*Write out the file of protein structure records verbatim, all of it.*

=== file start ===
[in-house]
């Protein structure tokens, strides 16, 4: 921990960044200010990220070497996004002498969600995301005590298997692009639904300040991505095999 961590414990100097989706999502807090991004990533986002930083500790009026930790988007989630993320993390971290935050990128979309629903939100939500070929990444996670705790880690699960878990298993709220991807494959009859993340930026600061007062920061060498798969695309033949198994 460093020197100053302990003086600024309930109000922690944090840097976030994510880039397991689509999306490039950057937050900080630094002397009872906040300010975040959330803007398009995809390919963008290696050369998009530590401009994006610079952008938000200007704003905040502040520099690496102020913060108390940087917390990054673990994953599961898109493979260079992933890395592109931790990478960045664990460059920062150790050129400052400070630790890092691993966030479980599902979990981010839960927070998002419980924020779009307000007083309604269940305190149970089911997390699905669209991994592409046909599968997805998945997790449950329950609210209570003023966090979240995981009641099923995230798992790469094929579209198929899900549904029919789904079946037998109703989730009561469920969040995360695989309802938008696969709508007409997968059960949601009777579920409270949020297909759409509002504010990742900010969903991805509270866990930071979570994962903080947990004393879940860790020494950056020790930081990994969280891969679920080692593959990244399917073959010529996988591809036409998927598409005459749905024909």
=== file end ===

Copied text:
[in-house]
């Protein structure tokens, strides 16, 4: 921990960044200010990220070497996004002498969600995301005590298997692009639904300040991505095999 961590414990100097989706999502807090991004990533986002930083500790009026930790988007989630993320993390971290935050990128979309629903939100939500070929990444996670705790880690699960878990298993709220991807494959009859993340930026600061007062920061060498798969695309033949198994 460093020197100053302990003086600024309930109000922690944090840097976030994510880039397991689509999306490039950057937050900080630094002397009872906040300010975040959330803007398009995809390919963008290696050369998009530590401009994006610079952008938000200007704003905040502040520099690496102020913060108390940087917390990054673990994953599961898109493979260079992933890395592109931790990478960045664990460059920062150790050129400052400070630790890092691993966030479980599902979990981010839960927070998002419980924020779009307000007083309604269940305190149970089911997390699905669209991994592409046909599968997805998945997790449950329950609210209570003023966090979240995981009641099923995230798992790469094929579209198929899900549904029919789904079946037998109703989730009561469920969040995360695989309802938008696969709508007409997968059960949601009777579920409270949020297909759409509002504010990742900010969903991805509270866990930071979570994962903080947990004393879940860790020494950056020790930081990994969280891969679920080692593959990244399917073959010529996988591809036409998927598409005459749905024909």